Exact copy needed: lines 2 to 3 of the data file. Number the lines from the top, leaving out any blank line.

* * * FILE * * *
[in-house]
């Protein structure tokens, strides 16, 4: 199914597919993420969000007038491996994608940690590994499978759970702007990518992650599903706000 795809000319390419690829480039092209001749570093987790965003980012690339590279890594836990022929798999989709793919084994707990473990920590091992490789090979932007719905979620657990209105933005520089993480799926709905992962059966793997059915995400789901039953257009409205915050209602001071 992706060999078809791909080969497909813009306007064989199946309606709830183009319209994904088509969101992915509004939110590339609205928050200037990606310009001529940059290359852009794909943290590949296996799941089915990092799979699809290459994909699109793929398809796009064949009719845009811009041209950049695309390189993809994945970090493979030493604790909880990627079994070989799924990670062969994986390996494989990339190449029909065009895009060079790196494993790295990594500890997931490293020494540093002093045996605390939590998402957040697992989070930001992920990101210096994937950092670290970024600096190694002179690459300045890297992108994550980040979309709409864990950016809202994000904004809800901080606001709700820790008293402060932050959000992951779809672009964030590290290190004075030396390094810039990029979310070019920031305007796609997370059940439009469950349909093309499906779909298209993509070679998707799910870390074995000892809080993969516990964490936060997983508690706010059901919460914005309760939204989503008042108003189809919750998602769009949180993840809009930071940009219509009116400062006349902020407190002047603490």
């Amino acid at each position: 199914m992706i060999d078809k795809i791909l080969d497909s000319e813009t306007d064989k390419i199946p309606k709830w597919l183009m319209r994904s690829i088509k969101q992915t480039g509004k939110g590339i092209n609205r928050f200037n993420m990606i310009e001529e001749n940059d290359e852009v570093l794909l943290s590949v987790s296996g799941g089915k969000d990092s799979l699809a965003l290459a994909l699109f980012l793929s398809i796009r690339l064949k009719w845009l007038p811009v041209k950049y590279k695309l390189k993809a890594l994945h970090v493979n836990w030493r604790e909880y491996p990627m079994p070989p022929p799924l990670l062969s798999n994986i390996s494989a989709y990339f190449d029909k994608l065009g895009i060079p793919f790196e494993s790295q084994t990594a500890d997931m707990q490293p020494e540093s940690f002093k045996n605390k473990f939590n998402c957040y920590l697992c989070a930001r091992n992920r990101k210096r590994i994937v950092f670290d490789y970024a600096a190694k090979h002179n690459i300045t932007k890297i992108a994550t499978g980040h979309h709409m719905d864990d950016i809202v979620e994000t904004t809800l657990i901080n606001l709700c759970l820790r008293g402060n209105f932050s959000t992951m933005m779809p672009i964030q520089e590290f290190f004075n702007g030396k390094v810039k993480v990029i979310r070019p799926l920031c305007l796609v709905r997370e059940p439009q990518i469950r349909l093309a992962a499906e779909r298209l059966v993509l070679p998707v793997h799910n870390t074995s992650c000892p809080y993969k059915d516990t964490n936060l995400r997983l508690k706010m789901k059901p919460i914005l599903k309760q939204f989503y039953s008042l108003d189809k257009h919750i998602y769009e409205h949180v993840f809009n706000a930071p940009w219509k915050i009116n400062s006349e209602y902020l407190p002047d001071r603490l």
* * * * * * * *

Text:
């Protein structure tokens, strides 16, 4: 199914597919993420969000007038491996994608940690590994499978759970702007990518992650599903706000 795809000319390419690829480039092209001749570093987790965003980012690339590279890594836990022929798999989709793919084994707990473990920590091992490789090979932007719905979620657990209105933005520089993480799926709905992962059966793997059915995400789901039953257009409205915050209602001071 992706060999078809791909080969497909813009306007064989199946309606709830183009319209994904088509969101992915509004939110590339609205928050200037990606310009001529940059290359852009794909943290590949296996799941089915990092799979699809290459994909699109793929398809796009064949009719845009811009041209950049695309390189993809994945970090493979030493604790909880990627079994070989799924990670062969994986390996494989990339190449029909065009895009060079790196494993790295990594500890997931490293020494540093002093045996605390939590998402957040697992989070930001992920990101210096994937950092670290970024600096190694002179690459300045890297992108994550980040979309709409864990950016809202994000904004809800901080606001709700820790008293402060932050959000992951779809672009964030590290290190004075030396390094810039990029979310070019920031305007796609997370059940439009469950349909093309499906779909298209993509070679998707799910870390074995000892809080993969516990964490936060997983508690706010059901919460914005309760939204989503008042108003189809919750998602769009949180993840809009930071940009219509009116400062006349902020407190002047603490």
């Amino acid at each position: 199914m992706i060999d078809k795809i791909l080969d497909s000319e813009t306007d064989k390419i199946p309606k709830w597919l183009m319209r994904s690829i088509k969101q992915t480039g509004k939110g590339i092209n609205r928050f200037n993420m990606i310009e001529e001749n940059d290359e852009v570093l794909l943290s590949v987790s296996g799941g089915k969000d990092s799979l699809a965003l290459a994909l699109f980012l793929s398809i796009r690339l064949k009719w845009l007038p811009v041209k950049y590279k695309l390189k993809a890594l994945h970090v493979n836990w030493r604790e909880y491996p990627m079994p070989p022929p799924l990670l062969s798999n994986i390996s494989a989709y990339f190449d029909k994608l065009g895009i060079p793919f790196e494993s790295q084994t990594a500890d997931m707990q490293p020494e540093s940690f002093k045996n605390k473990f939590n998402c957040y920590l697992c989070a930001r091992n992920r990101k210096r590994i994937v950092f670290d490789y970024a600096a190694k090979h002179n690459i300045t932007k890297i992108a994550t499978g980040h979309h709409m719905d864990d950016i809202v979620e994000t904004t809800l657990i901080n606001l709700c759970l820790r008293g402060n209105f932050s959000t992951m933005m779809p672009i964030q520089e590290f290190f004075n702007g030396k390094v810039k993480v990029i979310r070019p799926l920031c305007l796609v709905r997370e059940p439009q990518i469950r349909l093309a992962a499906e779909r298209l059966v993509l070679p998707v793997h799910n870390t074995s992650c000892p809080y993969k059915d516990t964490n936060l995400r997983l508690k706010m789901k059901p919460i914005l599903k309760q939204f989503y039953s008042l108003d189809k257009h919750i998602y769009e409205h949180v993840f809009n706000a930071p940009w219509k915050i009116n400062s006349e209602y902020l407190p002047d001071r603490l």